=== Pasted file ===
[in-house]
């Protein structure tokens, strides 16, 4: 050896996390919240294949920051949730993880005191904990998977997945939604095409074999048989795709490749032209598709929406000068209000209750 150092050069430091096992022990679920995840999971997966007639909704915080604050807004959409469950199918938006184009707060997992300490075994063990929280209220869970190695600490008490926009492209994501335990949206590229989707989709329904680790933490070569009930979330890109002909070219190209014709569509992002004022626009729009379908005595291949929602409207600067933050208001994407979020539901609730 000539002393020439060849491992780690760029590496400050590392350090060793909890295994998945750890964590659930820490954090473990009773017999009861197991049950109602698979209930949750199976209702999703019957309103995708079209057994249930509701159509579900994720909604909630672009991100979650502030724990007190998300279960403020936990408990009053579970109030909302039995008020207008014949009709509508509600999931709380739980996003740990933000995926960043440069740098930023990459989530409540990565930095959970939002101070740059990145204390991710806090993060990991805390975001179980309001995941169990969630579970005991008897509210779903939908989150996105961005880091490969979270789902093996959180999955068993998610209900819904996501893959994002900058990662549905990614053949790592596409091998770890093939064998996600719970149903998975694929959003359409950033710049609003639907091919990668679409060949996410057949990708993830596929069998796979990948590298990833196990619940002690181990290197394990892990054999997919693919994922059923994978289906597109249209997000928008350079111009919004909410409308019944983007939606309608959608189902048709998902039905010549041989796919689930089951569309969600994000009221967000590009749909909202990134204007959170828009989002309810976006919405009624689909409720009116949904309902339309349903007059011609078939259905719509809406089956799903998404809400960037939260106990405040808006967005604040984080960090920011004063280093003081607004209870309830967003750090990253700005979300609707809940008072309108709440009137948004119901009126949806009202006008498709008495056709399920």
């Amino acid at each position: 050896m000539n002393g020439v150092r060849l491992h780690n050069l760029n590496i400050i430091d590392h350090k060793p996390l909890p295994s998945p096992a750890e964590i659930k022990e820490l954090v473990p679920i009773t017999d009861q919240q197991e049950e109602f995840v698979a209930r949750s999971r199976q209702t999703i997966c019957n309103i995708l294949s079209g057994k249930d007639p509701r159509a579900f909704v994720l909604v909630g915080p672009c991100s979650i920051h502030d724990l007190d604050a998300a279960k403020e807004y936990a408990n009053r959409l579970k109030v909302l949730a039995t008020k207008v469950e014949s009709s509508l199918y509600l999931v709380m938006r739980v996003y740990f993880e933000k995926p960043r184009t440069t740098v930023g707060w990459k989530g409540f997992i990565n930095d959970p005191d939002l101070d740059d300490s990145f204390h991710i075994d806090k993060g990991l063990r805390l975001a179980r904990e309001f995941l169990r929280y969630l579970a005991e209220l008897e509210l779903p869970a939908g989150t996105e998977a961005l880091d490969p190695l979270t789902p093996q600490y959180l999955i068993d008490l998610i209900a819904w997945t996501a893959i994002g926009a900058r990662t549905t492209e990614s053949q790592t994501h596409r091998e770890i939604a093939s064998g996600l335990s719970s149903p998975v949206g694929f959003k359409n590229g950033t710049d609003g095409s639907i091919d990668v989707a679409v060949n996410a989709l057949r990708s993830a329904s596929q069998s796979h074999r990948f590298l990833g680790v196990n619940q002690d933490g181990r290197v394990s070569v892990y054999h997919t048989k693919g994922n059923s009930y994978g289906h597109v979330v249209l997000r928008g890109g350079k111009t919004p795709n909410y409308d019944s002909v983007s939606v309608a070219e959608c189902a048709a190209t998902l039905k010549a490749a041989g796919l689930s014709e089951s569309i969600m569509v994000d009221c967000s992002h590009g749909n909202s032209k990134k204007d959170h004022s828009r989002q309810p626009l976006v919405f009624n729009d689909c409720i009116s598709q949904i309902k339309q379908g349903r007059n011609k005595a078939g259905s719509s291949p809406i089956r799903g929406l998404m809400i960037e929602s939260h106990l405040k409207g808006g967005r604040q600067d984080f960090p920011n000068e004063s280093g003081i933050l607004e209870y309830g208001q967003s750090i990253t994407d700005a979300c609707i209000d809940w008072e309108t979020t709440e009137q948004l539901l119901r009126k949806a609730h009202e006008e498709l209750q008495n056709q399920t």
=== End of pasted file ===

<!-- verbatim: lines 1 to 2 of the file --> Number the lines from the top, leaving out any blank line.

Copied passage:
[in-house]
């Protein structure tokens, strides 16, 4: 050896996390919240294949920051949730993880005191904990998977997945939604095409074999048989795709490749032209598709929406000068209000209750 150092050069430091096992022990679920995840999971997966007639909704915080604050807004959409469950199918938006184009707060997992300490075994063990929280209220869970190695600490008490926009492209994501335990949206590229989707989709329904680790933490070569009930979330890109002909070219190209014709569509992002004022626009729009379908005595291949929602409207600067933050208001994407979020539901609730 000539002393020439060849491992780690760029590496400050590392350090060793909890295994998945750890964590659930820490954090473990009773017999009861197991049950109602698979209930949750199976209702999703019957309103995708079209057994249930509701159509579900994720909604909630672009991100979650502030724990007190998300279960403020936990408990009053579970109030909302039995008020207008014949009709509508509600999931709380739980996003740990933000995926960043440069740098930023990459989530409540990565930095959970939002101070740059990145204390991710806090993060990991805390975001179980309001995941169990969630579970005991008897509210779903939908989150996105961005880091490969979270789902093996959180999955068993998610209900819904996501893959994002900058990662549905990614053949790592596409091998770890093939064998996600719970149903998975694929959003359409950033710049609003639907091919990668679409060949996410057949990708993830596929069998796979990948590298990833196990619940002690181990290197394990892990054999997919693919994922059923994978289906597109249209997000928008350079111009919004909410409308019944983007939606309608959608189902048709998902039905010549041989796919689930089951569309969600994000009221967000590009749909909202990134204007959170828009989002309810976006919405009624689909409720009116949904309902339309349903007059011609078939259905719509809406089956799903998404809400960037939260106990405040808006967005604040984080960090920011004063280093003081607004209870309830967003750090990253700005979300609707809940008072309108709440009137948004119901009126949806009202006008498709008495056709399920």